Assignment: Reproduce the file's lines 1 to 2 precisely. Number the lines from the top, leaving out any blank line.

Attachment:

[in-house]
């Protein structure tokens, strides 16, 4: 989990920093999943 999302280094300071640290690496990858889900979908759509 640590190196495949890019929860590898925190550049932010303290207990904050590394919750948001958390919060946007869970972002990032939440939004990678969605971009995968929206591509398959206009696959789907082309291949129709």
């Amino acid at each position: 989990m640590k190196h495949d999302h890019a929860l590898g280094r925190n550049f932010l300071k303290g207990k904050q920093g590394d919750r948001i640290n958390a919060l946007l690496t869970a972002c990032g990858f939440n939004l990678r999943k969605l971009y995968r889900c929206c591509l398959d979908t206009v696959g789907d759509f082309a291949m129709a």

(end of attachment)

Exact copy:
[in-house]
């Protein structure tokens, strides 16, 4: 989990920093999943 999302280094300071640290690496990858889900979908759509 640590190196495949890019929860590898925190550049932010303290207990904050590394919750948001958390919060946007869970972002990032939440939004990678969605971009995968929206591509398959206009696959789907082309291949129709």